Sunday, March 18, 2012
I placed yet another feeding tube (PEG) in a patient this week. This is often an unsatisfying experience for me as I am not always serving the patient’s interest. Usually, the patient is not capable to express his own views and the decision is properly delegated to the family or to a designated medical power of attorney (POA). In this instance the tube was medically indicated and I reviewed the procedure and the alternatives with the 3 daughters in a conference room.
The daughters were uncertain how to proceed. The ladies were clearly vexed. One of them was the POA. I counseled them to take more time to weigh the options. While the decision was difficult, the situation was not emergent and they had the luxury of time to deliberate. I reminded the POA that her charge was not to make a decision based on what she felt was in her mother’s best interest, but to make the decision that her mom would make if she were able to do so. This distinction is critical if the patient’s autonomy and medical ethics are to be respected.
Hours later, the daughters all agree to proceed with the PEG, and I did so.
Luckily, there was a consensus, as it would be very problematic to proceed if there was a split decision, even if the POA has the legal right to decide. Indeed, if this occurred, I would make every effort to facilitate a unanimous decision, and might recruit other professionals to assist in this effort. It is easy to forecast the family tensions that might ensue when there is discord on how to proceed. There are times, however, when a consensus is impossible, and the POAs directive must be followed. In such cases, at least there is a POA to make the difficult decision. When there is no POA, and the family members are torn, then the situation is delicate and difficult.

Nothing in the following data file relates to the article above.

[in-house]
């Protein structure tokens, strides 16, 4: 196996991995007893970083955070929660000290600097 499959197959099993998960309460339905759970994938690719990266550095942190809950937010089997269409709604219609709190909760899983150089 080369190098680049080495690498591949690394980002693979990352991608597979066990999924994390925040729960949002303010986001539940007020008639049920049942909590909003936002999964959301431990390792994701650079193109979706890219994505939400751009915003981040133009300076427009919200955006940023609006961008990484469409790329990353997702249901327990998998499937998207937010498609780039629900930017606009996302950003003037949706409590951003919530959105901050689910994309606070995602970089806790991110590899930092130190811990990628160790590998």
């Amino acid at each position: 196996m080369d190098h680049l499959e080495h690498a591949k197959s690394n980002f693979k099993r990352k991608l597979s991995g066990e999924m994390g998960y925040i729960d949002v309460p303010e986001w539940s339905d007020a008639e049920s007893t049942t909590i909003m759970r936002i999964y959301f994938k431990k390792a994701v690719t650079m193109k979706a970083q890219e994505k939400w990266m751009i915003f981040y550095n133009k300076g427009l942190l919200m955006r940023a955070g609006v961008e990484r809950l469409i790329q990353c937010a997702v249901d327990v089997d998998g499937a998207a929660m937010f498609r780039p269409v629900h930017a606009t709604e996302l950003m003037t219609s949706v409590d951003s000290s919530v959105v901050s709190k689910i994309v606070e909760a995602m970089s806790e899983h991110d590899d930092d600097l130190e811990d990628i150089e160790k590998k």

Most of the PEG tubes I place are in demented elderly individuals who reside in nursing homes. For many of them, these tubes are a rite of passage and provide a convenient portal to administer nutrition and medication. Are they truly necessary? Certainly not. Indeed, there have been numerous medical studies in recent years that conclude that individuals with advanced dementia do not benefit from feeding tubes. Moreover, the notion that feeding through PEG tubes provides comfort to patients has been challenged.
Resources are limited. If every nursing home patient had a dedicated aide who could devote the time necessary to help patients eat, then they wouldn’t need a gastroenterologist like me to violate them. In addition, eating food in the conventional manner provides gustatory and social pleasures. Do we want to deprive a patient of any of life’s remaining pleasures, when so few of them are remaining?
There is an aspect of the PEG procedure that does give me pleasure, and I experienced it this past week. I had placed a PEG in a rugged and vigorous man 2 months ago who had a temporary impairment in his swallowing function. This week, he came to my office for me to remove the tube. This is a rare event as most PEGs are placed for indefinite use.
Many hospitalized patients are advised to undergo PEGs when a swallowing study demonstrates dysfunction. My suspicion is that many of these folks have had this ‘dysfunction’ for years, and yet have managed to get through thousands of meals over the years without loss of life. In these cases, the PEG tube can be justified, but may not be truly needed.
Obviously, many PEG tubes are absolutely necessary and should be placed. It’s the rest of the PEGs that I’m lamenting over. Ask your gastroenterologist if he has ever placed an unnecessary PEG tube. If he says no, then whip out the polygraph equipment.
My advice? Make sure you have a living will with a designated medical power of attorney who will reliably act on your behalf, should the need arise. Otherwise, you might end up going down the tubes.